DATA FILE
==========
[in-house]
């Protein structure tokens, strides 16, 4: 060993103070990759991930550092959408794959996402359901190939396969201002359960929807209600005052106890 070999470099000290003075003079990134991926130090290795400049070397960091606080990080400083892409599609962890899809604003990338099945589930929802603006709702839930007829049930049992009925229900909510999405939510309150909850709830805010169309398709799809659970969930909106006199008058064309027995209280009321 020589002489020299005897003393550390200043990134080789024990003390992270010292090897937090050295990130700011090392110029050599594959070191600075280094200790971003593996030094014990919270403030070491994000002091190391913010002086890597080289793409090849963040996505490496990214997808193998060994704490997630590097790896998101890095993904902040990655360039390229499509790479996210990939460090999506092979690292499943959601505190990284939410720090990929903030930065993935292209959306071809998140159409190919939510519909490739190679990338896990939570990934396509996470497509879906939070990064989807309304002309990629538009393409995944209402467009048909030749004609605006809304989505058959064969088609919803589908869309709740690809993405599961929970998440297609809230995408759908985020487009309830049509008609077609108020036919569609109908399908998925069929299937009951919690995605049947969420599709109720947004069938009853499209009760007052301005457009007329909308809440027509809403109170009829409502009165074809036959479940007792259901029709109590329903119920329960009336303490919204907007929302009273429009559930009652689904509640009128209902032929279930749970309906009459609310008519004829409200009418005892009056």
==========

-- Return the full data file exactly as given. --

[in-house]
């Protein structure tokens, strides 16, 4: 060993103070990759991930550092959408794959996402359901190939396969201002359960929807209600005052106890 070999470099000290003075003079990134991926130090290795400049070397960091606080990080400083892409599609962890899809604003990338099945589930929802603006709702839930007829049930049992009925229900909510999405939510309150909850709830805010169309398709799809659970969930909106006199008058064309027995209280009321 020589002489020299005897003393550390200043990134080789024990003390992270010292090897937090050295990130700011090392110029050599594959070191600075280094200790971003593996030094014990919270403030070491994000002091190391913010002086890597080289793409090849963040996505490496990214997808193998060994704490997630590097790896998101890095993904902040990655360039390229499509790479996210990939460090999506092979690292499943959601505190990284939410720090990929903030930065993935292209959306071809998140159409190919939510519909490739190679990338896990939570990934396509996470497509879906939070990064989807309304002309990629538009393409995944209402467009048909030749004609605006809304989505058959064969088609919803589908869309709740690809993405599961929970998440297609809230995408759908985020487009309830049509008609077609108020036919569609109908399908998925069929299937009951919690995605049947969420599709109720947004069938009853499209009760007052301005457009007329909308809440027509809403109170009829409502009165074809036959479940007792259901029709109590329903119920329960009336303490919204907007929302009273429009559930009652689904509640009128209902032929279930749970309906009459609310008519004829409200009418005892009056």